How did the pandemic affect employment rates of young people leaving full-time education?

Although many companies paused their hiring of new workers during the pandemic, any effect on young people’s employment looks to have been remarkably short-lived.

Figure 3 groups young people by the year in which they left either school or university (labelled ‘graduation year’) and plots the share of each cohort employed at various points since leaving. The final two bars represent cohorts of young people who left education during the pandemic, graduating in the summers of 2020 and 2021 respectively.

Those leaving education in 2020 did struggle to find work initially, with only 58% employed after three to six months, compared with 67% for the 2019 cohort, whose first six months preceded the pandemic. But after just nine to 12 months, this figure was 68%, not dissimilar to the outcome for young people who started working before the pandemic.

Figure 3: Employment rates by graduation cohort

Source: Ray-Chaudhuri and Xu, 2023
Note: Cohort is estimated using individuals’ age and the age at which they completed education. Graduation refers to leaving school or university. Not shown on the chart: the nine to 12 month employment rate for the 2008 cohort was one percentage point lower than the three to six month employment rate.

The individuals who left education in 2021 fared even better, with 67% in employment after three to six months. By nine to 12 months, 74% of young people in this cohort were employed, comfortably surpassing the rate for pre-pandemic graduates.

A shrinking workforce, driven by Brexit and rising inactivity among older workers, is likely to have benefitted young workers as employers looked to them to fill the gaps. Compared with the experience of young people leaving education following the global financial crisis of 2007-09 – when employment rates for recent graduates were depressed for multiple years – the overall impact of the pandemic on young people’s employment has been small.

How did the type of jobs found by young people change?

There is no evidence that young people accepted lower-quality jobs or progressed more slowly than those who graduated before the pandemic. The 2020 and 2021 cohorts did not start out in lower-quality occupations, proxied by the median hourly wage in each occupation before the pandemic. Further, those who graduated in the years just before the pandemic did not see slower occupational progression on this measure either (Ray-Chaudhuri and Xu, 2023).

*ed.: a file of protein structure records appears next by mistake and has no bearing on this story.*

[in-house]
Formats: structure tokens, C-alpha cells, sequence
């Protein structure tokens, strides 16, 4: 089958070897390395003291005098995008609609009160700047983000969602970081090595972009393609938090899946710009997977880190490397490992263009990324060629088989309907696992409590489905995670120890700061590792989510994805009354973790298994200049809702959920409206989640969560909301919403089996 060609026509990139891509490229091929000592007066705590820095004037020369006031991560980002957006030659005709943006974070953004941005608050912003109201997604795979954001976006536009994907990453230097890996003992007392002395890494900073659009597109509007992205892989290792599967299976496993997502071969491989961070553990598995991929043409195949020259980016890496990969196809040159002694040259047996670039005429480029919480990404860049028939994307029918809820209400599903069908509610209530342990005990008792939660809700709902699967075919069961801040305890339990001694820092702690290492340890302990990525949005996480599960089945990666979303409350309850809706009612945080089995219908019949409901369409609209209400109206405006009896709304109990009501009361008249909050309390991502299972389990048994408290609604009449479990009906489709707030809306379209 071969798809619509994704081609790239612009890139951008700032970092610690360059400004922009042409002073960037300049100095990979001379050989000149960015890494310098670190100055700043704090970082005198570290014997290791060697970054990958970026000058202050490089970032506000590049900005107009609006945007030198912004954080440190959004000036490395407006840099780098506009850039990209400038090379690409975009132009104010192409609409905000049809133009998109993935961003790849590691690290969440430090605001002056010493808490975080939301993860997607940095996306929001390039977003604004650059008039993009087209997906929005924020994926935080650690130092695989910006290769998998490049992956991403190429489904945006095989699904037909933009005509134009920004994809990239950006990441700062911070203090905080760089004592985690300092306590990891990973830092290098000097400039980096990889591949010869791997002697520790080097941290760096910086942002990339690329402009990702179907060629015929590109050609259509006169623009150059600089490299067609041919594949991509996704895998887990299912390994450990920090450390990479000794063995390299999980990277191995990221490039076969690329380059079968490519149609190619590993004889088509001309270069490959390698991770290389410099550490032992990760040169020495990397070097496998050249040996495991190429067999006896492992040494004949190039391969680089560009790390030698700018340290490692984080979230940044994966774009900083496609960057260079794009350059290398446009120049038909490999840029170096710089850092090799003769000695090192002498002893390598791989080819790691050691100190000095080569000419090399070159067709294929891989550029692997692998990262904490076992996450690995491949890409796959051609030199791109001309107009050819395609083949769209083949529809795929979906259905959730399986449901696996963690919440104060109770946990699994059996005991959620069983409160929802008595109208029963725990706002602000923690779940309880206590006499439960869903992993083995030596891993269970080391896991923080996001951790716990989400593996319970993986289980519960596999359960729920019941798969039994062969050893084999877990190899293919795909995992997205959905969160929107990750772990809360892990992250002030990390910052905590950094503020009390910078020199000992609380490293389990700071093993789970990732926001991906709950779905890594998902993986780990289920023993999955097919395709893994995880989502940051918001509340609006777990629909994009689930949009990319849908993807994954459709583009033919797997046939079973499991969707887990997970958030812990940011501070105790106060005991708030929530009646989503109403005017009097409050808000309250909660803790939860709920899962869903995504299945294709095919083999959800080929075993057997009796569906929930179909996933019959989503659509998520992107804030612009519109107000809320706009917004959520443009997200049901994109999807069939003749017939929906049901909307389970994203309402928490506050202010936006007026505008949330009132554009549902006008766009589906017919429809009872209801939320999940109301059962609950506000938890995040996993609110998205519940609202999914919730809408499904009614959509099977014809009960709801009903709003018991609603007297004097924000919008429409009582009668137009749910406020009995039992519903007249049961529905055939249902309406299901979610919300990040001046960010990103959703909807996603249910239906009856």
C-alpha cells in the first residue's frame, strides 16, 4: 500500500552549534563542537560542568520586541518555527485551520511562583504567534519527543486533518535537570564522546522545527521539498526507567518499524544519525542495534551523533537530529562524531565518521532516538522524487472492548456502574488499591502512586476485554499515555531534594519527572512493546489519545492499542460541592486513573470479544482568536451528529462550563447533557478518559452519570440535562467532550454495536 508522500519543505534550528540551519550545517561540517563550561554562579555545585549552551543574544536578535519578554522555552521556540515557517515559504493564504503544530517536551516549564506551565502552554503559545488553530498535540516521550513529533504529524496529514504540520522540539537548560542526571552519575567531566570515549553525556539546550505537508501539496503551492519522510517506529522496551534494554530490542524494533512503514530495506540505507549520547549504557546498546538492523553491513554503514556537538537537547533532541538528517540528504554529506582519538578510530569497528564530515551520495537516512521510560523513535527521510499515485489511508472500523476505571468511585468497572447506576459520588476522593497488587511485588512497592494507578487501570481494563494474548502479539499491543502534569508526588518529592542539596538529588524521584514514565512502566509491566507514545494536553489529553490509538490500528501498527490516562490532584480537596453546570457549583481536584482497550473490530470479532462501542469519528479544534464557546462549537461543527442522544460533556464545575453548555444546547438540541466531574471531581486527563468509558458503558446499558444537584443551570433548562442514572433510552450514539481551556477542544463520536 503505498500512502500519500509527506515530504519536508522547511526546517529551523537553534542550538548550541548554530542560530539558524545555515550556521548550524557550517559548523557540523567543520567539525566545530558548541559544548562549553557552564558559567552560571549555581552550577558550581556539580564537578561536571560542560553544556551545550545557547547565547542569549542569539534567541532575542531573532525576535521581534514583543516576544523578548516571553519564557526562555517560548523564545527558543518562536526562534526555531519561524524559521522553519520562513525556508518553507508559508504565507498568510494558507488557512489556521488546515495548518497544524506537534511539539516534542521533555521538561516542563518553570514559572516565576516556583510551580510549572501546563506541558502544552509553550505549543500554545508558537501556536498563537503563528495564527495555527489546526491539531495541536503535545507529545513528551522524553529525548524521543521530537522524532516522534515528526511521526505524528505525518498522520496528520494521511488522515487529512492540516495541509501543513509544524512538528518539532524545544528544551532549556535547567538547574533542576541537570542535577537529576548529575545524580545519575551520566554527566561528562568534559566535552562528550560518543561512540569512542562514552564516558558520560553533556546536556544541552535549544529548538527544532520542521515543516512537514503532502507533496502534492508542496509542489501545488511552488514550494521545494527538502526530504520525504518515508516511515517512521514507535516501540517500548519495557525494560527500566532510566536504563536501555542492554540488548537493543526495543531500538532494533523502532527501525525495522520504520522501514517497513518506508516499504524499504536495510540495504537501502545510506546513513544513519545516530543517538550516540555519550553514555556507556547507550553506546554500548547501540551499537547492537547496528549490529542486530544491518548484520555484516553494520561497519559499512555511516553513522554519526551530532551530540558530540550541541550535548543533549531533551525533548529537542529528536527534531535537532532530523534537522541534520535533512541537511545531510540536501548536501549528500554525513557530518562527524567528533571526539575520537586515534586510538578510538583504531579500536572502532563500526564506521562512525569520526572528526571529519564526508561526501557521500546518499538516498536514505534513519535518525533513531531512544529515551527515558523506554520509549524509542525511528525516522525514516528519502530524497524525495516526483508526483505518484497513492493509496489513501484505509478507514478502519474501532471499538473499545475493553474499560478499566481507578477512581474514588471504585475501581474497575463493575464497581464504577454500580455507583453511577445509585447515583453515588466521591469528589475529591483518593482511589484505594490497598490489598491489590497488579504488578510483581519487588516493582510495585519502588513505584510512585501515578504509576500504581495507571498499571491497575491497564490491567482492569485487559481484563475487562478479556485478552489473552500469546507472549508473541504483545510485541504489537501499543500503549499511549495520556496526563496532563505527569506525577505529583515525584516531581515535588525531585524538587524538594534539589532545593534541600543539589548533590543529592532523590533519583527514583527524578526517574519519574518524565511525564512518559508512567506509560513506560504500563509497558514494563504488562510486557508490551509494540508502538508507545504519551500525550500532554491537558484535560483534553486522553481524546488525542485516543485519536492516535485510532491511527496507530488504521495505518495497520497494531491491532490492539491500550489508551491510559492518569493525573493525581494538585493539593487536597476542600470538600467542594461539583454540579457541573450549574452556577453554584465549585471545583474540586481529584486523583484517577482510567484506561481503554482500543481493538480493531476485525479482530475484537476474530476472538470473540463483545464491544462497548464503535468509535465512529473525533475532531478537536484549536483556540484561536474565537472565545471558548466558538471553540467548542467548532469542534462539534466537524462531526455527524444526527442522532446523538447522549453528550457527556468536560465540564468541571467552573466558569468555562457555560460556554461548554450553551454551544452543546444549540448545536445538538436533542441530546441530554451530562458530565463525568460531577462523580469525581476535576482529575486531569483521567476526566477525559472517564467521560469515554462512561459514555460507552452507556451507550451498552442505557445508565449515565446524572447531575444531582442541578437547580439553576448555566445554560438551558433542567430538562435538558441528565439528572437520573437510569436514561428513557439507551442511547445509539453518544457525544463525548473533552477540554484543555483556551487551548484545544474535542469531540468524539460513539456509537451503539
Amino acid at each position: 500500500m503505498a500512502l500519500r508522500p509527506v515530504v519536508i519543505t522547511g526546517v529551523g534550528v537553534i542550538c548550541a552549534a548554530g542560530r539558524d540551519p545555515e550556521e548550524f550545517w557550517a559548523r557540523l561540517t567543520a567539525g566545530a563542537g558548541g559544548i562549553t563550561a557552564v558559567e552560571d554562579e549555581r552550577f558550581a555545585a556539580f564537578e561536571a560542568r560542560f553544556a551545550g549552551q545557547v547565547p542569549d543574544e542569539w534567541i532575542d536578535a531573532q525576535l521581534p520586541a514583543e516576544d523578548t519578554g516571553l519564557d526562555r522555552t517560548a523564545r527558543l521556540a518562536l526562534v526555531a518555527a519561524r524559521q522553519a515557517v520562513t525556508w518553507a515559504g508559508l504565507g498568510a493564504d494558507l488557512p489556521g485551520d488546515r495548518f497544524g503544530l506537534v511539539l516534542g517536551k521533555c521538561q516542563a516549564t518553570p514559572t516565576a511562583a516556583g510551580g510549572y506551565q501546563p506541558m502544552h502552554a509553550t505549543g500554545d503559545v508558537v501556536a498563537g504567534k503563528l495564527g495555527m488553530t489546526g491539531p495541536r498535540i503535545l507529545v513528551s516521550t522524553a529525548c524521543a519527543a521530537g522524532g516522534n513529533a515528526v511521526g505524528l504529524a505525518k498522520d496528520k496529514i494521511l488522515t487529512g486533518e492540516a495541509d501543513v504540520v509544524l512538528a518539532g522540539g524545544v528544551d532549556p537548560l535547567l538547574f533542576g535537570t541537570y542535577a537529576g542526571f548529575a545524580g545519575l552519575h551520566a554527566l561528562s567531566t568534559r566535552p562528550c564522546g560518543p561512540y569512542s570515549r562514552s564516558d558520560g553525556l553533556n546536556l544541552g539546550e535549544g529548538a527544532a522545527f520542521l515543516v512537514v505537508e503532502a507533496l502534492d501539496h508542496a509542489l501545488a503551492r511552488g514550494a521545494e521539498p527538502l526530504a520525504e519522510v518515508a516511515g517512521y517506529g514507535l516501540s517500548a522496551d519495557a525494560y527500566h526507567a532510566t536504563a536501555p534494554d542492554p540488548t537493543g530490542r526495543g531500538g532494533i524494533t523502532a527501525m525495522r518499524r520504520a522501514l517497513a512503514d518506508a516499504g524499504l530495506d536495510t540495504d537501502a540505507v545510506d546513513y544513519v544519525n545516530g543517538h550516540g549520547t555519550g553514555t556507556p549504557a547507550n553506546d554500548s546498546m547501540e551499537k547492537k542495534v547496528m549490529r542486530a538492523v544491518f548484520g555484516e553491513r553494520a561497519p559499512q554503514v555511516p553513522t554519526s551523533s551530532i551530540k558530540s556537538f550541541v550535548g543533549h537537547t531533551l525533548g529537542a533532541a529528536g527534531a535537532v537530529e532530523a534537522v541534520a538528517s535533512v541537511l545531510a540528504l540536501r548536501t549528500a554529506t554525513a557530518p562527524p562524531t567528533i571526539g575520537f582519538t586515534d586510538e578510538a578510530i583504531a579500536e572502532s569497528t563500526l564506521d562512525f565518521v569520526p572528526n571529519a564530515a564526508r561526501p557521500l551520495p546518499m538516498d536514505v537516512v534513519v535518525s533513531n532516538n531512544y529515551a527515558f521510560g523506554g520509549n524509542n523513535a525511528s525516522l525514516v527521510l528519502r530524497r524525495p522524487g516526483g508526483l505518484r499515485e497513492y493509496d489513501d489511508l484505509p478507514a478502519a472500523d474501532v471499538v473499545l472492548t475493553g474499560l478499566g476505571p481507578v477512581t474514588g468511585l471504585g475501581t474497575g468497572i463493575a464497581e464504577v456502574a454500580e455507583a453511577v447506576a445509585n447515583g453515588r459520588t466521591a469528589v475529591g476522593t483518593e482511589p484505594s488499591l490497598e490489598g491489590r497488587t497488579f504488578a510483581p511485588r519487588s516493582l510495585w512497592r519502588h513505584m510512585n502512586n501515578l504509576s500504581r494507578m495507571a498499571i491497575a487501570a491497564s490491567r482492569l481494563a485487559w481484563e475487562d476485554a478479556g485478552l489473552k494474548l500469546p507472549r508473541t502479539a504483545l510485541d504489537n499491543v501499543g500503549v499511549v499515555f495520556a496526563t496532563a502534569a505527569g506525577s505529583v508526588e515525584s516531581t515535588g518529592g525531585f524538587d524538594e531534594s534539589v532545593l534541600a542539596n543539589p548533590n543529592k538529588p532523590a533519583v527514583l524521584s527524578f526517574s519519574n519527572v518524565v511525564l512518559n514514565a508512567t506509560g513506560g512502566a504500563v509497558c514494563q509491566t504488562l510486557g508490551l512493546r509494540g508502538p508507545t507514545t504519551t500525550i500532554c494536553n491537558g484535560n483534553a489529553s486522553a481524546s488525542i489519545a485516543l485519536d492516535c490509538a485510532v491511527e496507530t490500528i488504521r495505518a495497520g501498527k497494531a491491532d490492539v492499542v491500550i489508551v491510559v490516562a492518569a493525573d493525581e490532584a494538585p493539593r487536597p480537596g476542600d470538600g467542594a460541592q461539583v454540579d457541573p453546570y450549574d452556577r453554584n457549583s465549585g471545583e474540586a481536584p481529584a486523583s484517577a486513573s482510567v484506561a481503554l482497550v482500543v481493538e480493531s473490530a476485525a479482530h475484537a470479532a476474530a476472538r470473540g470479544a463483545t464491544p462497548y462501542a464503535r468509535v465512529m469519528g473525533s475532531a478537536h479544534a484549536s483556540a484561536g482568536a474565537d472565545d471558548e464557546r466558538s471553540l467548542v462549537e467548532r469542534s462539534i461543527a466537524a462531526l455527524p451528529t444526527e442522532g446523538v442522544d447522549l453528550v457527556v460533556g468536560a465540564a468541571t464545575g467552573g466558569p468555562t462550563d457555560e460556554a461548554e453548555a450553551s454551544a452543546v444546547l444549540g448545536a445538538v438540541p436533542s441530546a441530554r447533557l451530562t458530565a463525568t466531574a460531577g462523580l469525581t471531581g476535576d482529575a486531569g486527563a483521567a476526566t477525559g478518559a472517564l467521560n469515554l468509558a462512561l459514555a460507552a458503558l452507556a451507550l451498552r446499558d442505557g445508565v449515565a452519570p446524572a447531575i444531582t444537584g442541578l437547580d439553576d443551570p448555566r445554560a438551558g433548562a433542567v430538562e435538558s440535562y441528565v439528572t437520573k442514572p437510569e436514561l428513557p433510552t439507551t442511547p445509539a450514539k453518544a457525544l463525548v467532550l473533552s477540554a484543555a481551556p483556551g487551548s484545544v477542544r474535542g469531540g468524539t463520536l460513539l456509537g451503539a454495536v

Figure 4 shows that across a number of other measures (such as the share with a full-time, permanent job), young people who graduated between 2019 and 2021 had similar job quality up to one year after leaving education as those who graduated in 2018, whose first year in the labour market was unaffected by the pandemic.

Across most of these measures, there were no statistically significant differences by parental background, with one exception: there was a large and statistically significant decline in the share of graduates from low socio-economic backgrounds who worked in a different job to the one that they held while they were at school or university. This was not the case for those from high socio-economic backgrounds (Ray-Chaudhuri and Xu, 2023).

This is consistent with social ties being more important for finding jobs at the height of the pandemic. But it does not appear that this difference has led to gaps in any other measures of job quality.

Figure 4: Job quality measures by graduation cohort, up to one year after leaving full-time education

Source: Ray-Chaudhuri and Xu, 2023
Note: An individual is considered to be in a different job if their current tenure is less than the amount of time since graduation (calculated at three-month intervals). Professional jobs include those in major occupation groups one and two. A large firm is defined as one with at least 250 employees.

What might happen to young people in the future?

Based on data that are currently available, the young people who entered the labour market during the pandemic do not seem to have performed less well than those who entered before. This makes sense in the context of the very strong labour market recovery that enabled those leaving education to find good jobs quickly and to catch up on lost work experience as the economy recovered. Studies of other developed countries echo this finding (Forsythe, 2022; Bussink et al, 2022).

The more challenging question concerns potential long-term effects of the pandemic. Gaps between the Covid-19 cohorts and earlier cohorts could emerge when the labour market becomes less tight, as the loss of experience and training during the start of their career puts them at a disadvantage. Working from home may have affected the quality of on-the-job training and learning too. These effects are unlikely to be captured by short-term measures of job quality.

Concern may also be warranted for young people leaving education over the next few years. The pandemic led to severe disruptions during a key phase of their education. At the same time, the high number of vacancies, which shielded the Covid-19 cohorts from negative impacts, has fallen some way from its peak in the spring of 2022. This double whammy could mean that these individuals suffer to a greater extent than those who graduated during the pandemic itself.

Where can I find out more?

Who are experts on this question?

  • Xiaowei Xu, Institute for Fiscal Studies
  • Sam Ray-Chaudhuri, Institute for Fiscal Studies
  • Emilia Del Bono, Institute for Social and Economic Research (ISER), University of Essex
  • Louise Murphy, Resolution Foundation
  • Tony Wilson, Institute for Employment Studies
Authors: Sam Ray-Chaudhuri and Xiaowei Xu